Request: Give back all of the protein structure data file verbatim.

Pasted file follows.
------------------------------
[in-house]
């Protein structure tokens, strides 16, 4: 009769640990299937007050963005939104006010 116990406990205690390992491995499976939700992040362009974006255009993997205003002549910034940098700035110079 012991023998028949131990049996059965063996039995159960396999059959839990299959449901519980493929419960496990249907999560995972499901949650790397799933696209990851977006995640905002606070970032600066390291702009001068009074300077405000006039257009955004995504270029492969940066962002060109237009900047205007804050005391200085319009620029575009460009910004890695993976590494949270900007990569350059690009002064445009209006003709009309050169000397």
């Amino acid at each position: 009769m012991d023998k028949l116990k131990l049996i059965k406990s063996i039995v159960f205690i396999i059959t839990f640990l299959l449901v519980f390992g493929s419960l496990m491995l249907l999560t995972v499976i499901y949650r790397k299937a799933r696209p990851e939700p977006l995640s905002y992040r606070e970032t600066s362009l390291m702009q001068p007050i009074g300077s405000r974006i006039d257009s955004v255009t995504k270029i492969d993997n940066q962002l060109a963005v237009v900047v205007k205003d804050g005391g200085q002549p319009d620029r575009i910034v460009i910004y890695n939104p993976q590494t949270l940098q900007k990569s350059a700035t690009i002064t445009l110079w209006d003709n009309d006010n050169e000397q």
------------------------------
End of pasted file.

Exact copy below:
[in-house]
């Protein structure tokens, strides 16, 4: 009769640990299937007050963005939104006010 116990406990205690390992491995499976939700992040362009974006255009993997205003002549910034940098700035110079 012991023998028949131990049996059965063996039995159960396999059959839990299959449901519980493929419960496990249907999560995972499901949650790397799933696209990851977006995640905002606070970032600066390291702009001068009074300077405000006039257009955004995504270029492969940066962002060109237009900047205007804050005391200085319009620029575009460009910004890695993976590494949270900007990569350059690009002064445009209006003709009309050169000397």
């Amino acid at each position: 009769m012991d023998k028949l116990k131990l049996i059965k406990s063996i039995v159960f205690i396999i059959t839990f640990l299959l449901v519980f390992g493929s419960l496990m491995l249907l999560t995972v499976i499901y949650r790397k299937a799933r696209p990851e939700p977006l995640s905002y992040r606070e970032t600066s362009l390291m702009q001068p007050i009074g300077s405000r974006i006039d257009s955004v255009t995504k270029i492969d993997n940066q962002l060109a963005v237009v900047v205007k205003d804050g005391g200085q002549p319009d620029r575009i910034v460009i910004y890695n939104p993976q590494t949270l940098q900007k990569s350059a700035t690009i002064t445009l110079w209006d003709n009309d006010n050169e000397q």